As an addict, I struggle to overcome self-centeredness in all of it’s forms. One area where my self-centeredness manifests itself is in the area of fear. Two of my biggest fears are that others will  reject me and will shame me in a toxic manner by unloading mountains of harsh criticism on me.

Because of these fear issues — and for other possibly good reasons — I’ve avoided posting to OveractiveFork specific details about my food intake and exercise effort.  I’m not ashamed of what I eat and how much I exercise most days, but I fear that those addicts who demonize carbohydrates and exercise bulimics for whom NO amount of exercise is ever “good enough” would surely overwhelm me with criticism if they only knew what I was eating and much (or how little — depending on one’s perspective) that I exercise. So I ask: Why put myself through the potential of being sent abusive e-mail messages from fellow addicts who 1) are NOT my sponsor and 2) are NOT any sort of health care professional? Answer: I don’t need to put myself through such harsh judgementalness that the posting of food intake and exercise data would surely generate.

The other reason I wont post such personal information on OveractiveFork is because I would never want the specifics of my food and exercise plans to be followed by the readers of this blog.  I’m NOT a dietician or exercise physiologist so I would hope that I NEVER prescribe food or exercise plans for fellow addicts.  And I would not want any addict reading my blog to follow my plans becuase they were too lazy, fearful or arrogant to seek out the advice on such matters that I believe should ONLY come from a health care professional.

I do write down what I eat and how much I exercise on a regular basis.  But that information will be shared ONLY with professionals who are in a position to offer me sound advice and appropriate feedback when such information is shared with them.  I may also choose to share this information privately with fellow addicts, but NOT in order to obtain feedback and/or advice that should only come from a professional.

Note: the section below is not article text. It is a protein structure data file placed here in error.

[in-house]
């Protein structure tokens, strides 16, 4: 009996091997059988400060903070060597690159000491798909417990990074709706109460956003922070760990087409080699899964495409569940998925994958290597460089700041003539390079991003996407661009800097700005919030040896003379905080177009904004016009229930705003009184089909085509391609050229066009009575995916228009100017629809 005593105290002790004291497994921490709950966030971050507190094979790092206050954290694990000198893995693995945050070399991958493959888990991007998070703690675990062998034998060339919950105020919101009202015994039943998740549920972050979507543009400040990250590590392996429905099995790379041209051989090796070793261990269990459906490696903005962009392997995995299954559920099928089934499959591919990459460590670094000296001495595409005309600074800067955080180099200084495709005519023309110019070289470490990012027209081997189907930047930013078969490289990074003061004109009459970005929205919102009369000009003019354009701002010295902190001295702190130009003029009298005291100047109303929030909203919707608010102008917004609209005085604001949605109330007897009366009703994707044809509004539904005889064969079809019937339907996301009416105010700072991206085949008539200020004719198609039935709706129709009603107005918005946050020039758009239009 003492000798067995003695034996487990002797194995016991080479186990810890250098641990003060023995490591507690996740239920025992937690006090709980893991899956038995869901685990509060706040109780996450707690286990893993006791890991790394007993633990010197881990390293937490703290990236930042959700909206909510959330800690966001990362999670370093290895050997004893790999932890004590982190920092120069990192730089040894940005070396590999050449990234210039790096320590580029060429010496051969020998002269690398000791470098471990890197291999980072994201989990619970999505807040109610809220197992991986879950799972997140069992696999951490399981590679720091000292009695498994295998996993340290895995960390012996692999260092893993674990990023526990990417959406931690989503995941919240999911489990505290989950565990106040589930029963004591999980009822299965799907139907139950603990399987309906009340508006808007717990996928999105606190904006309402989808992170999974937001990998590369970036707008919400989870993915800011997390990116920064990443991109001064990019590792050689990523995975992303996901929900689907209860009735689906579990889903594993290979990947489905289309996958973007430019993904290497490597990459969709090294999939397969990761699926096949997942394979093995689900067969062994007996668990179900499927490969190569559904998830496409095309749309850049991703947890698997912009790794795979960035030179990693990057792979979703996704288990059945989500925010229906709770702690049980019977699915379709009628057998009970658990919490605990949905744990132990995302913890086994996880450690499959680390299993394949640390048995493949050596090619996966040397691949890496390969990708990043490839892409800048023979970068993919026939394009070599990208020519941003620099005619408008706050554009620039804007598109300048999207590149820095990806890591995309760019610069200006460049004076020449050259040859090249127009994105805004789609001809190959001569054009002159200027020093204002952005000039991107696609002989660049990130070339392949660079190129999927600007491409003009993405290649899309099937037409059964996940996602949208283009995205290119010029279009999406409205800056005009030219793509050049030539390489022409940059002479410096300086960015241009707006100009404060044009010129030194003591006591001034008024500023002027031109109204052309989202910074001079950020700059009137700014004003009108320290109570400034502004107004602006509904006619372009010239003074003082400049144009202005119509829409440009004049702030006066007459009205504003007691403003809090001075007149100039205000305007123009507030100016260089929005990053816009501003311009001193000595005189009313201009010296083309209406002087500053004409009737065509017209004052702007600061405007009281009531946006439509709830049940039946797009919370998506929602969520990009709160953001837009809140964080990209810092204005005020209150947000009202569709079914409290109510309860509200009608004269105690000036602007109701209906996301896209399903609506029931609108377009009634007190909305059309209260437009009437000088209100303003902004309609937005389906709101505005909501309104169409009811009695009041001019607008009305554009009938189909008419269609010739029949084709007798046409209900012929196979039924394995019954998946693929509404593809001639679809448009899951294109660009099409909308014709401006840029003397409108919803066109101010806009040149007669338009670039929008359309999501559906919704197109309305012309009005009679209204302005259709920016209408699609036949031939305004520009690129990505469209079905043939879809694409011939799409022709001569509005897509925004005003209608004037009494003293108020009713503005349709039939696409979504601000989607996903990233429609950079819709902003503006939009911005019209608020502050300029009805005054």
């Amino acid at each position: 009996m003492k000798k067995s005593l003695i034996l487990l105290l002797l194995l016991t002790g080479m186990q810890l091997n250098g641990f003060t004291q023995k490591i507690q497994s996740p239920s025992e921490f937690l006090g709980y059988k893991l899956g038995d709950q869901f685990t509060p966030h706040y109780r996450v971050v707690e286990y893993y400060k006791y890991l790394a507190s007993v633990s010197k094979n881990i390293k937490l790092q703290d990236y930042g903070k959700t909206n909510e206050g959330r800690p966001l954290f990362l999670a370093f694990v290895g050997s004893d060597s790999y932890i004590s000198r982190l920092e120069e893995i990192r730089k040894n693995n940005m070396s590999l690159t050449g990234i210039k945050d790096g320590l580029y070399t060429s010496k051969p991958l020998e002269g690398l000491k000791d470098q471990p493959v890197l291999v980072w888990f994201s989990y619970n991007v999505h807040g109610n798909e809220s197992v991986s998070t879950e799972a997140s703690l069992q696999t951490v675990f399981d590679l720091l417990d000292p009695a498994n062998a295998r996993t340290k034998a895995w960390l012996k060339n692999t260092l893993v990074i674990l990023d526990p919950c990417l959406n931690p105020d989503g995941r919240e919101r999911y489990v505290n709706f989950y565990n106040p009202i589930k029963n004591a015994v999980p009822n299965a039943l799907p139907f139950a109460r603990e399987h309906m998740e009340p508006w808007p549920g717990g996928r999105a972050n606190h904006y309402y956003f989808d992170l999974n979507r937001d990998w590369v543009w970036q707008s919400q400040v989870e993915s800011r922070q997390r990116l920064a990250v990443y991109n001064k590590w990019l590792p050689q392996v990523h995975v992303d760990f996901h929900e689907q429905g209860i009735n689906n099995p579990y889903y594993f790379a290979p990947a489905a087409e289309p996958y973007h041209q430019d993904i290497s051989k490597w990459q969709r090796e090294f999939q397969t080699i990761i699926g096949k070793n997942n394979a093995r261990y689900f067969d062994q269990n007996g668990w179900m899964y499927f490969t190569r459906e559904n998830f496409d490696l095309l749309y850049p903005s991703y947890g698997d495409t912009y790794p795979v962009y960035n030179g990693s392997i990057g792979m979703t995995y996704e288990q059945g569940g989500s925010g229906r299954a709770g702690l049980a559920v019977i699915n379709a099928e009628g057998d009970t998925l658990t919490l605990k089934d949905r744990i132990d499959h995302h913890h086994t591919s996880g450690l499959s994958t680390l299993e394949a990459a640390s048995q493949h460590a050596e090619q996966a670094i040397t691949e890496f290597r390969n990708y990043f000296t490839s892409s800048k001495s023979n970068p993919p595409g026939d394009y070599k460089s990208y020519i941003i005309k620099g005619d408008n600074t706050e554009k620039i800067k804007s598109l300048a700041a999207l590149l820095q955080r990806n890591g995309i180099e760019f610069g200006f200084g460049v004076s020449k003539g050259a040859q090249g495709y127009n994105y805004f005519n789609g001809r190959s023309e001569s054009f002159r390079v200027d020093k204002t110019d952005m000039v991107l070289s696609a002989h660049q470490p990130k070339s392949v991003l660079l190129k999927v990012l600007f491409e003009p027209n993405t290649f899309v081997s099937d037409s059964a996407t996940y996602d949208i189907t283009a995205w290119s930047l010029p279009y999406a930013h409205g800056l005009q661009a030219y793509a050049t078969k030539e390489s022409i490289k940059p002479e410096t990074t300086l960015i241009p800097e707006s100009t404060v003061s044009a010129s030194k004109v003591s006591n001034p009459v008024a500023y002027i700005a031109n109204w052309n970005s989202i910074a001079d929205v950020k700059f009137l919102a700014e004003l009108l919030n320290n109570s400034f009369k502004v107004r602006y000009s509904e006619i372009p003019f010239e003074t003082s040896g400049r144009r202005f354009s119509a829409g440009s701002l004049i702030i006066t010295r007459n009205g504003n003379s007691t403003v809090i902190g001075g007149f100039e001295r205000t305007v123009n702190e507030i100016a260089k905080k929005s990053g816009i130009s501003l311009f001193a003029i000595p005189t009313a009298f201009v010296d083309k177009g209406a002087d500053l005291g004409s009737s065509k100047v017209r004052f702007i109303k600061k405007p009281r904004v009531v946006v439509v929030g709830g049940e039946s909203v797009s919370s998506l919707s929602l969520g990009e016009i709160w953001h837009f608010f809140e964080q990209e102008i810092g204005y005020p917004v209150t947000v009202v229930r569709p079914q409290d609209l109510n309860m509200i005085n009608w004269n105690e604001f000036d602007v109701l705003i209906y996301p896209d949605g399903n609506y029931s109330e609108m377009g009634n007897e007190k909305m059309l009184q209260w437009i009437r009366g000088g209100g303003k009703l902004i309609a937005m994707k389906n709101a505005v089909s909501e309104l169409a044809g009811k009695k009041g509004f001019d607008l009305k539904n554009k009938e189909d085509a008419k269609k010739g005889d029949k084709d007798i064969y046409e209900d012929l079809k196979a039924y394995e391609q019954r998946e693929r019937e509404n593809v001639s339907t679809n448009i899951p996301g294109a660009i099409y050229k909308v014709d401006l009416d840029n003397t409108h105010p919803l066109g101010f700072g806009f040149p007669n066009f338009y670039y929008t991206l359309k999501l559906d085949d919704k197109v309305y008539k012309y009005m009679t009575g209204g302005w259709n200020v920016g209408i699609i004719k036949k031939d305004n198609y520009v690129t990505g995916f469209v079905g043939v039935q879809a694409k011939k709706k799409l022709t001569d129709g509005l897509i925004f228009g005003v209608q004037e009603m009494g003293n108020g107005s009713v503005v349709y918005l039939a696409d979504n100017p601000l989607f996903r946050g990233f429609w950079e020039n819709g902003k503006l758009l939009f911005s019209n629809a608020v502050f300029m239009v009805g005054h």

I’m an addict — excess food intake and avoidance of physical exercise at all costs are my drugs of choice — and my problem is Dave!

I’ve released another 6.4 pounds within the past few weeks (YEAH!!!) and yet my commitment “to do the next right thing” to take care of myself is less than wholehearted.  “Why” is NOT important (REASON: We addicts must ACT our way into right thinking, rather than attempting to think our way into right acting = Action changes thinking long before screwed up addictive thinking will positively change actions).

I will acknowledge that I’m still (as I have the right to be) dealing with the death of my mother who passed away less than five months ago.  Some days my grief is not much of a burden to bear, while other days (like Easter was and I’m sure Mother’s Day will be) are too difficult for words.

No sooner than I felt like I was getting a reasonably decent handle on coping with my mom’s death, then my closest female friend passed away on April 16 — just four months and 16 days after my mom died!  My friend was only 54 years young.  I’m 51 years young.

All of this grief is HARD to deal with! And yet, all of my overeating and exercise avoiding wont bring my mother or Anna back from the dead. Duh! Acting out with my double-sided addiction might even hasten the day of my death. Duh!

When I say that my “commitment” to my recovery ain’t what it should be (yes, I typed the dreaded “should” word), this means that some days I follow my food plan MOST of the day (say up until 7:00pm), but then stop writing down my food intake and exercise effort for the rest of the day.  I wouldn’t be shocked that my food intake is greater than my food plan calls for on these “half-ass days” and my exercise effort isn’t what it could be. Ya’ think? 🙂 <blush>

So here’s what I’m doing today and for the next seven days (eight days total): I’m going to write on this journal EACH day for these eight consecutive days. My hope is that all this writing will help me renew my focus and my effort to eat sanely and exercise moderately, ODAAT. And yet, getting back on track is NOT all about what I’m doing for me. Ultimately I believe it is about seeking God’s help to do what I can not do for myself.